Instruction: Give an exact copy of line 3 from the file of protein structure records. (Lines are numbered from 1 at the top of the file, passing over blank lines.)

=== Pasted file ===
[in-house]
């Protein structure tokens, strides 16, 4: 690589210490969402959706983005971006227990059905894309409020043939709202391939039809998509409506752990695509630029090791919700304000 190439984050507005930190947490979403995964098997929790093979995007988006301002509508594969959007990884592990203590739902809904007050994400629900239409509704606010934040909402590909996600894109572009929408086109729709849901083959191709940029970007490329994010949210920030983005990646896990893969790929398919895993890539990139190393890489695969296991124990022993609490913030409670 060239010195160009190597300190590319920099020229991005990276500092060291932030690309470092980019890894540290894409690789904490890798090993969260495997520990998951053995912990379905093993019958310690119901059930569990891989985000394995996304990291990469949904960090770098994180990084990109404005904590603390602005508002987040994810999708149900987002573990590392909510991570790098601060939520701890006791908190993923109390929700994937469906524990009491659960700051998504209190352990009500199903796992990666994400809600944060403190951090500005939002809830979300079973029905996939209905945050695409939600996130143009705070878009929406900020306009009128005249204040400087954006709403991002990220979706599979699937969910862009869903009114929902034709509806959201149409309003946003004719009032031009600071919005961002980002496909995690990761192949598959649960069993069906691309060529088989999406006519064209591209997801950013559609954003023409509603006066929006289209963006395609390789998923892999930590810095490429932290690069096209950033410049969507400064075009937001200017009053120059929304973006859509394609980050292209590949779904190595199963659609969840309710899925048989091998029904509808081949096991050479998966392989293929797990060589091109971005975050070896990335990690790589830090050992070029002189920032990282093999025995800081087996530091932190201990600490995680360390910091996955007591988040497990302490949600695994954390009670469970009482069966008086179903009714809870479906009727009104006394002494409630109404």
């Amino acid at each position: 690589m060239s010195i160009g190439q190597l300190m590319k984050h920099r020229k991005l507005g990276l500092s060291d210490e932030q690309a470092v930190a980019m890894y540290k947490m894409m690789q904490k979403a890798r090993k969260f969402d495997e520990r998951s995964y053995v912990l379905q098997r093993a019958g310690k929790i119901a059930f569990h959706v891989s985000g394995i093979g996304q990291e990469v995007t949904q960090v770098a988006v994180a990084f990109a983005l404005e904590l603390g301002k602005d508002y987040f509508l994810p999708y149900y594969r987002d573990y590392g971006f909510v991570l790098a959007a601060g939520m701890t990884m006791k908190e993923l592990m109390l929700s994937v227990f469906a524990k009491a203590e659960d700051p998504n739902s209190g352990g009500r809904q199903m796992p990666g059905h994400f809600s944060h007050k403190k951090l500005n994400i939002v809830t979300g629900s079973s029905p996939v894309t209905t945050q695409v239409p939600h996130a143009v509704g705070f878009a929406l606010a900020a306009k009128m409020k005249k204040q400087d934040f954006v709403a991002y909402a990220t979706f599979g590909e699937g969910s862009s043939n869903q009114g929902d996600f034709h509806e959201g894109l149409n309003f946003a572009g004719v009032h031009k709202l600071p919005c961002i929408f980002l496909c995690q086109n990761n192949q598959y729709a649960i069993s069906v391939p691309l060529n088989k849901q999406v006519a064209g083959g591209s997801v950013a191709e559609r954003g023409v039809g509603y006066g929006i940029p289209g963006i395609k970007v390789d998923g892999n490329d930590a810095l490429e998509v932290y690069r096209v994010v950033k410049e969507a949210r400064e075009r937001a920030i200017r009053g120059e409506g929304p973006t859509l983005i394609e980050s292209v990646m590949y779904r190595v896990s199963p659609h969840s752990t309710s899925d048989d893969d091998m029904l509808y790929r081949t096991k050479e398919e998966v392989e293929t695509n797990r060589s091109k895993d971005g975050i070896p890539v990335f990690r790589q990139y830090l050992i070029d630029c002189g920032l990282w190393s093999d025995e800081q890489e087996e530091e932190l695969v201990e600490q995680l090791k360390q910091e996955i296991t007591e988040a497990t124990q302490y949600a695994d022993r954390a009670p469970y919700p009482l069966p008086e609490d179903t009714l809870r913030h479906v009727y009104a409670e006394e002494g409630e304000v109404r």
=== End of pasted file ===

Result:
């Amino acid at each position: 690589m060239s010195i160009g190439q190597l300190m590319k984050h920099r020229k991005l507005g990276l500092s060291d210490e932030q690309a470092v930190a980019m890894y540290k947490m894409m690789q904490k979403a890798r090993k969260f969402d495997e520990r998951s995964y053995v912990l379905q098997r093993a019958g310690k929790i119901a059930f569990h959706v891989s985000g394995i093979g996304q990291e990469v995007t949904q960090v770098a988006v994180a990084f990109a983005l404005e904590l603390g301002k602005d508002y987040f509508l994810p999708y149900y594969r987002d573990y590392g971006f909510v991570l790098a959007a601060g939520m701890t990884m006791k908190e993923l592990m109390l929700s994937v227990f469906a524990k009491a203590e659960d700051p998504n739902s209190g352990g009500r809904q199903m796992p990666g059905h994400f809600s944060h007050k403190k951090l500005n994400i939002v809830t979300g629900s079973s029905p996939v894309t209905t945050q695409v239409p939600h996130a143009v509704g705070f878009a929406l606010a900020a306009k009128m409020k005249k204040q400087d934040f954006v709403a991002y909402a990220t979706f599979g590909e699937g969910s862009s043939n869903q009114g929902d996600f034709h509806e959201g894109l149409n309003f946003a572009g004719v009032h031009k709202l600071p919005c961002i929408f980002l496909c995690q086109n990761n192949q598959y729709a649960i069993s069906v391939p691309l060529n088989k849901q999406v006519a064209g083959g591209s997801v950013a191709e559609r954003g023409v039809g509603y006066g929006i940029p289209g963006i395609k970007v390789d998923g892999n490329d930590a810095l490429e998509v932290y690069r096209v994010v950033k410049e969507a949210r400064e075009r937001a920030i200017r009053g120059e409506g929304p973006t859509l983005i394609e980050s292209v990646m590949y779904r190595v896990s199963p659609h969840s752990t309710s899925d048989d893969d091998m029904l509808y790929r081949t096991k050479e398919e998966v392989e293929t695509n797990r060589s091109k895993d971005g975050i070896p890539v990335f990690r790589q990139y830090l050992i070029d630029c002189g920032l990282w190393s093999d025995e800081q890489e087996e530091e932190l695969v201990e600490q995680l090791k360390q910091e996955i296991t007591e988040a497990t124990q302490y949600a695994d022993r954390a009670p469970y919700p009482l069966p008086e609490d179903t009714l809870r913030h479906v009727y009104a409670e006394e002494g409630e304000v109404r």